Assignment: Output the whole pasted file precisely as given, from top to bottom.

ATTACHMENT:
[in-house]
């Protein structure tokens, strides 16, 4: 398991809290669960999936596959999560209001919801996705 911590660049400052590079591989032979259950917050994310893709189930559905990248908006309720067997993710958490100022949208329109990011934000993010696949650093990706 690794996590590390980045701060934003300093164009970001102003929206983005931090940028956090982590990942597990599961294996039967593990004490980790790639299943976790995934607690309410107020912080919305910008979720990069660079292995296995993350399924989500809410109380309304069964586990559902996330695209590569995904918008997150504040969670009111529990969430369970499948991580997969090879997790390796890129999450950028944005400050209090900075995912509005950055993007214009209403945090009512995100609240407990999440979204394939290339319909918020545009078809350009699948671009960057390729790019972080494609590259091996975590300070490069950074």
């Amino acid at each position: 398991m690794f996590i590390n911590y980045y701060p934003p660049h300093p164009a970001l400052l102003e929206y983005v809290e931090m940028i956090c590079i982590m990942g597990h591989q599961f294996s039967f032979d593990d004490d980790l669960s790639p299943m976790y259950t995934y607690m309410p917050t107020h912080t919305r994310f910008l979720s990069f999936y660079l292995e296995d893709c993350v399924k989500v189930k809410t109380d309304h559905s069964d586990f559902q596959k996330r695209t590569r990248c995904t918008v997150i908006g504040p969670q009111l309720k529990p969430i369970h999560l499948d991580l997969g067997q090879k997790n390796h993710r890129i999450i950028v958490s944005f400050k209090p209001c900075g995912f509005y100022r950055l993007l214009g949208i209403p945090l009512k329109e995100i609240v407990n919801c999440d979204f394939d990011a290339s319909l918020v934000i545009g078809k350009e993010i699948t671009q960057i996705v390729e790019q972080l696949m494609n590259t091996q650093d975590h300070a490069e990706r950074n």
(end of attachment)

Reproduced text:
[in-house]
């Protein structure tokens, strides 16, 4: 398991809290669960999936596959999560209001919801996705 911590660049400052590079591989032979259950917050994310893709189930559905990248908006309720067997993710958490100022949208329109990011934000993010696949650093990706 690794996590590390980045701060934003300093164009970001102003929206983005931090940028956090982590990942597990599961294996039967593990004490980790790639299943976790995934607690309410107020912080919305910008979720990069660079292995296995993350399924989500809410109380309304069964586990559902996330695209590569995904918008997150504040969670009111529990969430369970499948991580997969090879997790390796890129999450950028944005400050209090900075995912509005950055993007214009209403945090009512995100609240407990999440979204394939290339319909918020545009078809350009699948671009960057390729790019972080494609590259091996975590300070490069950074």
């Amino acid at each position: 398991m690794f996590i590390n911590y980045y701060p934003p660049h300093p164009a970001l400052l102003e929206y983005v809290e931090m940028i956090c590079i982590m990942g597990h591989q599961f294996s039967f032979d593990d004490d980790l669960s790639p299943m976790y259950t995934y607690m309410p917050t107020h912080t919305r994310f910008l979720s990069f999936y660079l292995e296995d893709c993350v399924k989500v189930k809410t109380d309304h559905s069964d586990f559902q596959k996330r695209t590569r990248c995904t918008v997150i908006g504040p969670q009111l309720k529990p969430i369970h999560l499948d991580l997969g067997q090879k997790n390796h993710r890129i999450i950028v958490s944005f400050k209090p209001c900075g995912f509005y100022r950055l993007l214009g949208i209403p945090l009512k329109e995100i609240v407990n919801c999440d979204f394939d990011a290339s319909l918020v934000i545009g078809k350009e993010i699948t671009q960057i996705v390729e790019q972080l696949m494609n590259t091996q650093d975590h300070a490069e990706r950074n």